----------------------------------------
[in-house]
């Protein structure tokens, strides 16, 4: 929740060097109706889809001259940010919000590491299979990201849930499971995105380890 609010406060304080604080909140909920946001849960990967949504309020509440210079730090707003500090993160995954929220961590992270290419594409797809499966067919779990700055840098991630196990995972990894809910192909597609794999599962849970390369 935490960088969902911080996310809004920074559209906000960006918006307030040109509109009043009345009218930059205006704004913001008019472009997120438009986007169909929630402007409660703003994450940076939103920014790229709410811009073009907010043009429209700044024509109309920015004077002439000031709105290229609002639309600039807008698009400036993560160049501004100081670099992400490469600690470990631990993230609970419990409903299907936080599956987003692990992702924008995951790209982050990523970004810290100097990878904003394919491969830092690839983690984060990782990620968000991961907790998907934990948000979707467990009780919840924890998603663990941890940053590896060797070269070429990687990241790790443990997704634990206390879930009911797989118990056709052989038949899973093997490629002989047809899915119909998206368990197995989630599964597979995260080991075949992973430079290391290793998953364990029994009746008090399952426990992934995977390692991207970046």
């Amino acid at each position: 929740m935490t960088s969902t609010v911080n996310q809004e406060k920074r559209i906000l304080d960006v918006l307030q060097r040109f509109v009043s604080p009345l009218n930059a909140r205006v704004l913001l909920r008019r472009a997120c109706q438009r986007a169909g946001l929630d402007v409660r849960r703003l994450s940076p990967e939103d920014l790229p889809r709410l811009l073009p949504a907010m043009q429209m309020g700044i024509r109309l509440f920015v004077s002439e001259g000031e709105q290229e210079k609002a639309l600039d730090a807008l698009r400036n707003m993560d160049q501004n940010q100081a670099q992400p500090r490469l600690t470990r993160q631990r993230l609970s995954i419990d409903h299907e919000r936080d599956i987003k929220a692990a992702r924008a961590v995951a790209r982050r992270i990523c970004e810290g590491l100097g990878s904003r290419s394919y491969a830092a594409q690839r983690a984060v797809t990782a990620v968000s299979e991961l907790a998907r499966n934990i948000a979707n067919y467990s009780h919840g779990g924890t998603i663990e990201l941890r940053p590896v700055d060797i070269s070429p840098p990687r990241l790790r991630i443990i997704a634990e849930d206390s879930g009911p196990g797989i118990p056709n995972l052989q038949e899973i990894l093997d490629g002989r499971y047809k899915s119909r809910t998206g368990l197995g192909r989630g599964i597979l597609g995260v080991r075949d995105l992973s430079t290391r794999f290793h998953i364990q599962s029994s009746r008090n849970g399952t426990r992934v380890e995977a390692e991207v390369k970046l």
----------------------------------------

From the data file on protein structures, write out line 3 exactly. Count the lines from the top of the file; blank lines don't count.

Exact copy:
């Amino acid at each position: 929740m935490t960088s969902t609010v911080n996310q809004e406060k920074r559209i906000l304080d960006v918006l307030q060097r040109f509109v009043s604080p009345l009218n930059a909140r205006v704004l913001l909920r008019r472009a997120c109706q438009r986007a169909g946001l929630d402007v409660r849960r703003l994450s940076p990967e939103d920014l790229p889809r709410l811009l073009p949504a907010m043009q429209m309020g700044i024509r109309l509440f920015v004077s002439e001259g000031e709105q290229e210079k609002a639309l600039d730090a807008l698009r400036n707003m993560d160049q501004n940010q100081a670099q992400p500090r490469l600690t470990r993160q631990r993230l609970s995954i419990d409903h299907e919000r936080d599956i987003k929220a692990a992702r924008a961590v995951a790209r982050r992270i990523c970004e810290g590491l100097g990878s904003r290419s394919y491969a830092a594409q690839r983690a984060v797809t990782a990620v968000s299979e991961l907790a998907r499966n934990i948000a979707n067919y467990s009780h919840g779990g924890t998603i663990e990201l941890r940053p590896v700055d060797i070269s070429p840098p990687r990241l790790r991630i443990i997704a634990e849930d206390s879930g009911p196990g797989i118990p056709n995972l052989q038949e899973i990894l093997d490629g002989r499971y047809k899915s119909r809910t998206g368990l197995g192909r989630g599964i597979l597609g995260v080991r075949d995105l992973s430079t290391r794999f290793h998953i364990q599962s029994s009746r008090n849970g399952t426990r992934v380890e995977a390692e991207v390369k970046l």